He says weather last fall hindered cover crop emergence and limited biomass. “As a result, we had a lot of problems with weeds this year. This fall, we’re changing the way we plant cover crops. We will plant a little later, which means we may get less biomass but at least we will get the plants up.”

Excellent 2019 yields

Yields in 2019 have been excellent. Matt says corn at 199 bushels per acre was his best crop ever. “I harvested my first three-bale cotton. And soybeans look fantastic, probably better than 70 bushels per acre.”

In mid-November, Matt added a production update: Full-season soybeans averaged 72 bushels per acre; double-crop beans averaged 46 bushels. Cotton averaged 1,237 pounds per acre. “We had some cotton make more than 1,500 pounds per acre.”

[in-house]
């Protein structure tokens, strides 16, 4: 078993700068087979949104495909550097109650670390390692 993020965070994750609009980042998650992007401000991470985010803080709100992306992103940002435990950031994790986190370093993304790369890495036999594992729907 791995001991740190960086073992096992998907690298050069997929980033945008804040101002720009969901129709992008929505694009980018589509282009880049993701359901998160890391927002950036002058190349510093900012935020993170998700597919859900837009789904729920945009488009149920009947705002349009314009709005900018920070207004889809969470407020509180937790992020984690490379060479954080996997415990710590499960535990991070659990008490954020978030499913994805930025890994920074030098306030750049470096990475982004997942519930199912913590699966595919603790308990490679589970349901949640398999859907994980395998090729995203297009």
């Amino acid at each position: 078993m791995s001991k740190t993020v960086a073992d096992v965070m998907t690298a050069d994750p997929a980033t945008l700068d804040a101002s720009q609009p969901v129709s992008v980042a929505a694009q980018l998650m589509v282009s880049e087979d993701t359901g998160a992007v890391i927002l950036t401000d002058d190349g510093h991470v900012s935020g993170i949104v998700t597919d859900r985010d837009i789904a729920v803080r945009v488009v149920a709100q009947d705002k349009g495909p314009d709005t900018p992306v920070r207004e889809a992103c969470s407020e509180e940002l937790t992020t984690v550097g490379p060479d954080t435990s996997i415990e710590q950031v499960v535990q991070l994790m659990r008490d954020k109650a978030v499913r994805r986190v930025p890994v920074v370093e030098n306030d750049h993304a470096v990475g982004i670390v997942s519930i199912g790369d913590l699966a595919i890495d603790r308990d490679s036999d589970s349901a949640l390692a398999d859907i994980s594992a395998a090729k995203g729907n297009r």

Those are dryland yields. Matt says field size and shapes do not conform to irrigation.

He hopes cover crops eventually will allow him to revamp fertility. “For now, I’m still struggling to bring the nutrient level up to where I want it. Good yields require ample fertility.”

He supplies some nutrients with chicken litter and uses variable rate application to enhance efficiency.

Matt and Kelly say production has improved consistently over the past few years. “Our last bad crop was in 2012,” Matt says. “The yield trend line has been almost straight up since then, increasing every year.”

He attributes some of the progress to “getting better at farming. We also have better varieties. But cover crops and improved soil health are the basis for production gains.”